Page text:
How it Works
Interest from residents in raising chickens has increased in residential areas for a variety of reasons, including the desire for fresh eggs and a natural food source. Municipal regulations can address community concerns with this use.
Limits on the number of chickens and the prohibition of roosters can address issues related to noise and odors.
Limits on the number of chickens that may be kept and standards for how they are enclosed can minimize issues related to cleanliness and the potential hazards of roaming beyond property boundaries and predators.
Standards on the design and maintenance of chicken coops can protect the chickens and minimize visual impacts on neighbors.
Chicken coops provide shelter and protection for the birds.
A backyard chicken ordinance should be adopted as an element of the residential accessory use provisions in the municipal zoning ordinance. (See the model ordinance available on the examples page.) In developing a good backyard chicken ordinance, municipalities should consider the following:
Establish Policy Basis
Recognize the interest and popularity of chicken keeping in Chester County.
Consider Public Opinion
Encourage input from the community during the creation of the ordinance.
Consider Multiple Opinions
Municipal regulations should satisfy the needs of most groups, including those who have no interest in keeping chickens and may object to chickens in the neighborhood.
Keep Regulations Simple
The ordinance should be simple to understand and enforce. Regulations should also be flexible.
Include Appropriate Zoning Ordinance Regulations
Include bulk and lot requirements, maximum number of chickens, and setback minimums; regulate the appearance of henhouses; and list the zoning districts where the keeping chickens will be permitted. Take the health of the flock into account.
Municipal regulations on backyard chicken keeping can provide specific detail about where chicken coops can be located on a residential property.
Roosters are typically not permitted in residential areas.
Photo credit: Rémi Jouan
Most municipalities prohibit roosters to limit noise nuisances. Also, on-site slaughtering of chickens should be determined to be allowed or not permitted. If permitted, the location (i.e., outdoors or only indoors) of slaughtering should be specified.
Chickens are not typically regulated as household pets because they have different characteristics, so municipalities may need to review their definitions of household pets to exclude domesticated chickens.
Municipalities distinguish henhouses and coops from chicken pens. Henhouses and coops are usually structures with solid walls and a roof, in which chickens typically remain during nighttime. Chicken pens are typically constructed of wire or mesh that provide access to the ground and provide chickens more freedom of movement. Chicken pens can improve the health of the flock.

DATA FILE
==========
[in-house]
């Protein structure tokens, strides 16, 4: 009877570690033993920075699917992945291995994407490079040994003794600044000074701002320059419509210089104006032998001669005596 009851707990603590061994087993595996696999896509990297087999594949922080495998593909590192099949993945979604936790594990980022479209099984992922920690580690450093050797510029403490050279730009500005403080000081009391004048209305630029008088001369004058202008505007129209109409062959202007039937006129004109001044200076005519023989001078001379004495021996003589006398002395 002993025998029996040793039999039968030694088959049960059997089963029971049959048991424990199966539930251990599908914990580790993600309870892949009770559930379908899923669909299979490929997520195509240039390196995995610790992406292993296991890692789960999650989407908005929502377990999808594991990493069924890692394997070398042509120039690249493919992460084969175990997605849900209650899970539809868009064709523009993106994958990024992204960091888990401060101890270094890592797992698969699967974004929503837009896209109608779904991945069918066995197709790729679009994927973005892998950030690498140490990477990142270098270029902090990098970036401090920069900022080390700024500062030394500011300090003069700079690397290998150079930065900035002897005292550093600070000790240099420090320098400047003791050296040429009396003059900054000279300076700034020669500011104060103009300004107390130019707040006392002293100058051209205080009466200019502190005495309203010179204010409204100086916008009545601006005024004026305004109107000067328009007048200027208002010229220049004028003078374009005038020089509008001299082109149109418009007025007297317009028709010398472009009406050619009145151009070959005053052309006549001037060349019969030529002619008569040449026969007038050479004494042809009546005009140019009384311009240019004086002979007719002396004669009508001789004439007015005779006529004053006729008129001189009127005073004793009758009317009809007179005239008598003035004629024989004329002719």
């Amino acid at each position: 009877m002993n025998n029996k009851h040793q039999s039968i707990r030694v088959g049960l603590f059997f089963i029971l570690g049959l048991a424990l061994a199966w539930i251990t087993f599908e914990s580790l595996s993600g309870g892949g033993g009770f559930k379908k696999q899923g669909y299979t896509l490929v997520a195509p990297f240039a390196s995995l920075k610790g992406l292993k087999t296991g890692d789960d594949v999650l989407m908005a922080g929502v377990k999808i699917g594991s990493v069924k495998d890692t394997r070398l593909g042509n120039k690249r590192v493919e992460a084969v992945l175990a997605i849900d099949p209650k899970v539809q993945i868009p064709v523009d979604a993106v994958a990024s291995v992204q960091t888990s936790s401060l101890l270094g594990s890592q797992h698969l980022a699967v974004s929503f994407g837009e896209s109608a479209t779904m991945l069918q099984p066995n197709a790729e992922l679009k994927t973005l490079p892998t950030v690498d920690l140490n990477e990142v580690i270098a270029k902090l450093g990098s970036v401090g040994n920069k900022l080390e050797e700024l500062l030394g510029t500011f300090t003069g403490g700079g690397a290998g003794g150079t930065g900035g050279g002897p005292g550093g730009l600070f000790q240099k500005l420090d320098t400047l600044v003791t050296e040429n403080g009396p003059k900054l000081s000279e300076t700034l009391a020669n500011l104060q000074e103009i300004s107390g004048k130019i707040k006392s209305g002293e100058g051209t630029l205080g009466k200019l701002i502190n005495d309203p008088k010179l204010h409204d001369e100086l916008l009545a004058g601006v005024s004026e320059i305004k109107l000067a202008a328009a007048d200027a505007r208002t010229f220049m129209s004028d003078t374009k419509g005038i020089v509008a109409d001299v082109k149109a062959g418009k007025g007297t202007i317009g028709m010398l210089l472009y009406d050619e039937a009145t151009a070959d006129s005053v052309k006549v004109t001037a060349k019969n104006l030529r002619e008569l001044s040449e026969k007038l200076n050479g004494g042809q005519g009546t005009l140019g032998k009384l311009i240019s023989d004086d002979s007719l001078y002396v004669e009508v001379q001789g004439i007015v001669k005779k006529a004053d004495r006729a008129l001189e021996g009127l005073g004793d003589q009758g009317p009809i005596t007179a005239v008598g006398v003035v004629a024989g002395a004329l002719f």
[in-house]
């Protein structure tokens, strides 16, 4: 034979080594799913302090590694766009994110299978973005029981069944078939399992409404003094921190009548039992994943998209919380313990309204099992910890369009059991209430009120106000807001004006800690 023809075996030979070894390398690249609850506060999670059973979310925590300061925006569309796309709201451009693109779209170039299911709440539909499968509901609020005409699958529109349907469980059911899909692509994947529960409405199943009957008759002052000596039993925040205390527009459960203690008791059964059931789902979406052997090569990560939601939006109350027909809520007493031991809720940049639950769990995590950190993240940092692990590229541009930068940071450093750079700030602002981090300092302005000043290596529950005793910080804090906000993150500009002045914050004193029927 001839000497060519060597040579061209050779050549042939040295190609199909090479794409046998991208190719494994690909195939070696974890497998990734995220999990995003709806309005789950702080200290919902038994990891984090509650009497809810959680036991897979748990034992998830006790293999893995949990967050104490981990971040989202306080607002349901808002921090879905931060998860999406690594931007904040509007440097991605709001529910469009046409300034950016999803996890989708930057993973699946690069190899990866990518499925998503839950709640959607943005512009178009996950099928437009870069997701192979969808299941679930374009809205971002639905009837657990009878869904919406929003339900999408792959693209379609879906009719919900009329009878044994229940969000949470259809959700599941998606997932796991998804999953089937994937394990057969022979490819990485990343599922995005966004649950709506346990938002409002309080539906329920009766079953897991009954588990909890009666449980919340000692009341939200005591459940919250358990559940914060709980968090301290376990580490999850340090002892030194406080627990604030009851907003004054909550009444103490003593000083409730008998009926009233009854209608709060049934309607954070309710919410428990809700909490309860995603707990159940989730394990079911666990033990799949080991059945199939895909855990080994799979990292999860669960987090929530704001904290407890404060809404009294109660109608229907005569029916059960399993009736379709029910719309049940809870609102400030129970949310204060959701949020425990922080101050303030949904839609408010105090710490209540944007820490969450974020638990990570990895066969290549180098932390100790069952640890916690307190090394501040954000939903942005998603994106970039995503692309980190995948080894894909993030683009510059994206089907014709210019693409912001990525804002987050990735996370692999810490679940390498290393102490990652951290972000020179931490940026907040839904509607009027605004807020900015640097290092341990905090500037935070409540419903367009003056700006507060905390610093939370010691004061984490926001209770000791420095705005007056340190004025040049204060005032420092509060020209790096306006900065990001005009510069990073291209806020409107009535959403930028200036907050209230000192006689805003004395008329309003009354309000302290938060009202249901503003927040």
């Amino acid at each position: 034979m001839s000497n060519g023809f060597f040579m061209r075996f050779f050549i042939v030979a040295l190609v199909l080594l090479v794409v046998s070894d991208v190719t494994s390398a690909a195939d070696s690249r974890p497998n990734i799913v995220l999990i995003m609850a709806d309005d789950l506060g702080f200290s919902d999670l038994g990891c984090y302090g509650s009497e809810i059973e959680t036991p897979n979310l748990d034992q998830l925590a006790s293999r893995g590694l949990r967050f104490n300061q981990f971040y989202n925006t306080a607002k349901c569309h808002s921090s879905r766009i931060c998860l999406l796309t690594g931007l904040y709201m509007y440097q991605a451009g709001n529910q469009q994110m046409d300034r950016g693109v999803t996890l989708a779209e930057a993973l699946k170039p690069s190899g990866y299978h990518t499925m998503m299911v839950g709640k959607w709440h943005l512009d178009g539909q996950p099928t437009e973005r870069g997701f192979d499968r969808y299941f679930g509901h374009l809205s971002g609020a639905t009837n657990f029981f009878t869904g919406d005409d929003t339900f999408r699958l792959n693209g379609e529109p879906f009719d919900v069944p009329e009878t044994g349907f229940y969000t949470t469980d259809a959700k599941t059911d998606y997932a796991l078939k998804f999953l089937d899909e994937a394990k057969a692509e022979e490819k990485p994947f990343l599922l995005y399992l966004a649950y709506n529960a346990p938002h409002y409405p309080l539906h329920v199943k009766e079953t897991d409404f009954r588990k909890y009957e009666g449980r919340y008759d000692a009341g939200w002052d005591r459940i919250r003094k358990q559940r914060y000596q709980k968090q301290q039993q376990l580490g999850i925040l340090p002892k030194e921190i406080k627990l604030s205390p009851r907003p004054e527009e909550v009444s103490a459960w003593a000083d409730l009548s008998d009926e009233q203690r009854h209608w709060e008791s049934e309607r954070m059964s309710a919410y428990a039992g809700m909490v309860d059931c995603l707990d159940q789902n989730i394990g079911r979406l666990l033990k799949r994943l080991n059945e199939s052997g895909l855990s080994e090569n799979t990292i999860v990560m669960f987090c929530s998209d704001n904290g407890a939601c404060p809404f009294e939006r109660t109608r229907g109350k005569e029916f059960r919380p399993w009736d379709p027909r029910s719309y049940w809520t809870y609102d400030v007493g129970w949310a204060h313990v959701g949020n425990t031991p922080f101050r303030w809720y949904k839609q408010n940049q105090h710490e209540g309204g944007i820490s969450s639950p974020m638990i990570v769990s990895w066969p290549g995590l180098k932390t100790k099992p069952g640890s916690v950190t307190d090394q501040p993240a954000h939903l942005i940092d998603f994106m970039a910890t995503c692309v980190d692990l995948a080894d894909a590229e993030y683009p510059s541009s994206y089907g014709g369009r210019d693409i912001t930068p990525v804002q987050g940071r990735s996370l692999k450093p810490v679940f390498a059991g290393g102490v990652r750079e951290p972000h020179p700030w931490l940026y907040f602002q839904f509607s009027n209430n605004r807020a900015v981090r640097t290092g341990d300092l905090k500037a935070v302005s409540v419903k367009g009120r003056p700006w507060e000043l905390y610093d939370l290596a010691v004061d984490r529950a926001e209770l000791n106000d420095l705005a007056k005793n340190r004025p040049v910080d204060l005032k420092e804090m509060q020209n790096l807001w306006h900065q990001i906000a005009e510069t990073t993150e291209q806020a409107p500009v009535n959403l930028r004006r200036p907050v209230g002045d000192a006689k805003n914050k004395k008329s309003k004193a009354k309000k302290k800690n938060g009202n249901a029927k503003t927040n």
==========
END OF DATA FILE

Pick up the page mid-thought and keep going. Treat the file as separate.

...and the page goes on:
Some municipalities require owners to band the legs of backyard chickens to identify the owner's name and address. Banding is a challenging practice as it may injure the chicken as it grows.
Chester County Municipalities with Backyard Chicken Keeping Regulations
As of March 2019, approximately eight Chester County municipalities have zoning ordinance regulations related to the keeping of backyard chickens. Most require permits. Here are commonalities found in the ordinances:
- Minimum lot sizes are required. Some allow chickens on lots of less than 1 acre, while others require 1 to 5 acres.
- There are maximum limits on the number of chickens per lot, such as one chicken for each 1/4 acre, up to a maximum of 20 chickens.
- Setbacks from lot lines and adjacent residences are regulated, such as 100 feet to the nearest neighboring residence, and not less than 10 feet from all lot lines. Rear yard locations are generally required.
- Manure controls, such as routine removal schedules, are required.
- Most municipalities require a special exception approval for backyard chickens as an accessory use to a residence; few allow the use by-right.
- It is made clear that keeping of backyard chickens is not a commercial agricultural activity and is not a Concentrated Animal Operation, Concentrated Animal Feeding Operation, or normal farm activity as regulated under the Pennsylvania Act 38 "The Agriculture, Communities and Rural Environment Act of 2005" or ACRE (also known as the "Nutrient and Odor Management Act").